December 18, 2017
Three opinion polls ahead of the 2018 parliamentary elections have been published by Slovenian media in the last month: Parsifal's public opinion research for Nova24TV, Delo Stik’s research for the newspaper Delo and Ninamedia research conducted for the national TV broadcaster and the newspaper Dnevnik. In the table below we compare their published results:
*Parsifal’s reported results were recalculated into a comparative form with the two other polls
By the looks of it, the winner of the parliamentary elections had they happened in the last two weeks would have been either Marjan Šarec List (Lista Marjana Šarca) or the SDS of Janez Janša. The question thus arises, what did Marjan Šarec do so that his support plummeted from 15.7% to 5.5% in only one week? The answer appears to be nothing. The problem must then lie in the polls themselves.
The first thing worth mentioning is that Parsifal does not include Marjana Šarec List (Lista MŠ), which only announced that it would join the parliamentary race on December 6, that is, on the day the research was being completed.
The second thing to note is that Parsifal’s original results (on the left), unlike Ninamedia and Delo Stik, whose measures are expressed in absolute terms (a percentage of the whole investigated sample), present supporters of parties in terms of only that portion of the sample who opted to support one of the parties in a hypothetical election that week. Although Parsifal’s result presentation strategy makes sense in terms of any eventual election results, in which non-voters play no role, we nevertheless adjusted their numbers to better compare with the other two polls, as the information about undecided voters and those who are not willing to vote is important in general, and also when tracking changes in public opinion over a time period.
Perhaps the initial high support of the Šarec party was only due to his presidential campaign in which Marjan Šarec, a comedian turning politician in 2010, when he ran for the Mayor of Kamnik and won, challenged the incumbent President Borut Pahor and came very close to winning, with 46.91% in the second round held in November this year.
However, this doesn’t explain the deviations, although on a smaller scale, of the results with regard to other parties. In particular NSi and SMC, whose reported support spans between 2.4% - 6.1% and 5.5% - 8.0%, respectively.
But, in this mess of variation, we might be able to learn something if we look at the party with most consistent results. The lowest variation of support, with 6.6%, 6.4% and 6.3%, is enjoyed by DeSUS, the pensioners’ party. Does this ring any bells?
The method of research used in these polls has only been revealed by one research group, which is Delo Stik: they claim to have contacted the subjects through a combined means of land lines and the internet, and that the sample of 1,016 interviewees has been corrected in accordance with demographic variables. No information on methodology can be found in reports of the other two companies. Can we infer that they were both relying on the cheaper and less labour-intensive method of landline calls?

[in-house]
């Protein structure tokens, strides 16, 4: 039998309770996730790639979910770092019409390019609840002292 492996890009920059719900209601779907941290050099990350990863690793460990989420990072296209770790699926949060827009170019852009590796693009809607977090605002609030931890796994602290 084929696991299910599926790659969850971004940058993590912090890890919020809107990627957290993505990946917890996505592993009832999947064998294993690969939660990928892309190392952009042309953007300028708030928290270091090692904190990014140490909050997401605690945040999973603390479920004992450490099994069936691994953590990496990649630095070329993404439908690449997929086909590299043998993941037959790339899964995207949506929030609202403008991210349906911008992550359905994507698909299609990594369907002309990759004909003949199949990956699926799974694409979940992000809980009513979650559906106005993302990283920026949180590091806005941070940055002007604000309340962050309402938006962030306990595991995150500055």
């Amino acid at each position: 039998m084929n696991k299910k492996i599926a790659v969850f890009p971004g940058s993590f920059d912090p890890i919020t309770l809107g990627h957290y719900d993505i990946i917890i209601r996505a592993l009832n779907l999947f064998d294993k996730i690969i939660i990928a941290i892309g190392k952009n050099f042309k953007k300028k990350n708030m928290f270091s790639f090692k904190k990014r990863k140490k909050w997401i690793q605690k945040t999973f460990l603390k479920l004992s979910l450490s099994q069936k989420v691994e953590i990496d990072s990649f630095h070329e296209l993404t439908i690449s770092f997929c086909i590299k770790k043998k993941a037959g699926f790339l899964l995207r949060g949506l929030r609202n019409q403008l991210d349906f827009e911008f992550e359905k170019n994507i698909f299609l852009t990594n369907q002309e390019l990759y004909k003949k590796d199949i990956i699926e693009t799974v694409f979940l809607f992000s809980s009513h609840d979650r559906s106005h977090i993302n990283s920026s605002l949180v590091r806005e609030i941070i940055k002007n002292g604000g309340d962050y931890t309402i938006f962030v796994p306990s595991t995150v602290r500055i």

The problem of opinion polls increasing inaccuracy is a worldwide phenomenon that leads back to at least one cause, which is cell phones.
On the one hand cell phones make people more difficult to locate, and at the same time more reluctant to cooperate. New information technologies are allowing people to work their daily routines free from the boundaries of time and space. In the old days of polling, companies would conduct the interviews before or after the main national news programme, when people were usually at home. Of course, most of them would also own a landline, which was the only means of telecommunications in the house. Furthermore, the flood of information and possibilities of communication makes people more selective, as they have to decide what sort of information they want to receive, exchange or share. Which also makes us more protective of our personal digital space and more reluctant to communicate with strangers, no matter what sort of important research they claim to be conducting.
All of the above issues call for new methodological approaches to opinion polls, which of course cost money to develop, and then to conduct.
And we better hurry, as polling plays an important role in any functioning democracy, since it is the only reliable tool by which the people’s view is represented. Without it, any individual can claim to represent everyone else, with various groups testing the power of their respective numbers in the streets.
Perhaps we can begin appealing to the relevant state institutions, such as Radio Television of Slovenia (RTV SLO), to restore exit polling and use better polling sources, although it could, perhaps, develop one of its own, since even the privately-owned Delo can afford one. This would help avoid a repeat of the fiasco of the last election, when RTV SLO announced Borut Pahor’s victory in the first round of the presidential race, which then had to be corrected two hours later when the ballots were actually counted.